Objective: To describe the prevalence of same-sex and opposite-sex attraction and experience in Australia and the prevalence of different sexual identities.
Method: Computer-assisted telephone interviews were completed by a representative sample of 10,173 men and 9,134 women aged 16-59 years from all States and Territories of Australia. The overall response rate was 73.1% (men, 69.4%; women, 77.6%). Men and women were asked about their experience of same-sex and opposite-sex attraction and experience along with their sexual identity. The agreement and disagreement between sexual attraction and sexual experience were explored.
Results: Among men, 97.4% identified as heterosexual, 1.6% as gay or homosexual and 0.9% as bisexual. Among women, 97.7% identified as heterosexual, 0.8% as lesbian or homosexual and 1.4% as bisexual. Among men, 91.4% reported only opposite-sex attraction and experience, as did 84.9% of women. Thus, some same-sex attraction or experience was reported by 8.60% of men and 15.1% of women. Of men, 4.2% reported sexual attraction and sexual experience that was inconsistent, as did 8.2% of women. Factors associated with this agreement or disagreement included age group, non-English-speaking background, education and socio-economic status.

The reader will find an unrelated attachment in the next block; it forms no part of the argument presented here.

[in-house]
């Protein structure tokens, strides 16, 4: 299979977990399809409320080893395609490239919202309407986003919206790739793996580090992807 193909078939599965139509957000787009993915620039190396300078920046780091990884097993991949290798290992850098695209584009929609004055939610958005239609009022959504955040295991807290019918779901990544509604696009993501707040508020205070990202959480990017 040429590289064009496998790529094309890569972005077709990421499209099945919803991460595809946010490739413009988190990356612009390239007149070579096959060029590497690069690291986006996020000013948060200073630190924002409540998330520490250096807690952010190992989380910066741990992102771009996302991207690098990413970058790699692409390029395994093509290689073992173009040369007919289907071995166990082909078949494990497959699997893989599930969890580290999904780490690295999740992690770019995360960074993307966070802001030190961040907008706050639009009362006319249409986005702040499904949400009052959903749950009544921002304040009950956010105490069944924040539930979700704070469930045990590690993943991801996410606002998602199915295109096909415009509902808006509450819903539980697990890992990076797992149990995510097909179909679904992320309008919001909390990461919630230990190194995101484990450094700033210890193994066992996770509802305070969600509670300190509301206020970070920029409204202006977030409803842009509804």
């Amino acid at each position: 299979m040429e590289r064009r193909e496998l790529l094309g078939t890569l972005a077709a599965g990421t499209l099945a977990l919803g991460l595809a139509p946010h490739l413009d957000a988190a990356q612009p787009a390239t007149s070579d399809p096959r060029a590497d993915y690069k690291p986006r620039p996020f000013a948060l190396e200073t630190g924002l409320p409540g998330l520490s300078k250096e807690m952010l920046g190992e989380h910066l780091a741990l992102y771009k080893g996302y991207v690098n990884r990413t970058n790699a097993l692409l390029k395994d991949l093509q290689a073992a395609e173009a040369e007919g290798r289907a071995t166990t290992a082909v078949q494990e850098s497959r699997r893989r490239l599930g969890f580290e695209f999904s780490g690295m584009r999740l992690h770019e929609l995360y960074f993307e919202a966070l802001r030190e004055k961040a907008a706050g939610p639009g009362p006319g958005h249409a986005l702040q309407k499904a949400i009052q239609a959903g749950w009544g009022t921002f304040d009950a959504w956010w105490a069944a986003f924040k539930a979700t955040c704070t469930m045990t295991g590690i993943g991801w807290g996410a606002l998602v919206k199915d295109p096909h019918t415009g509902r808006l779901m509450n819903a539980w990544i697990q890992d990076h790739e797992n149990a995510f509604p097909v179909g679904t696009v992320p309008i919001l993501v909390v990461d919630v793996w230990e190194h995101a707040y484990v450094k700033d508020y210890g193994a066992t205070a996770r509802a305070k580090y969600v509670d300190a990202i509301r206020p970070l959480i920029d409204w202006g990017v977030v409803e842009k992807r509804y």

Conclusion: Relatively few Australians reported a sexual identity other than heterosexual. However, both same-sex attraction and homosexual experience are more common than homosexual or bisexual identity would suggest. Reporting same-sex attraction or experience was associated with poorer mental health and is likely to reflect responses to homophobia in Australian society.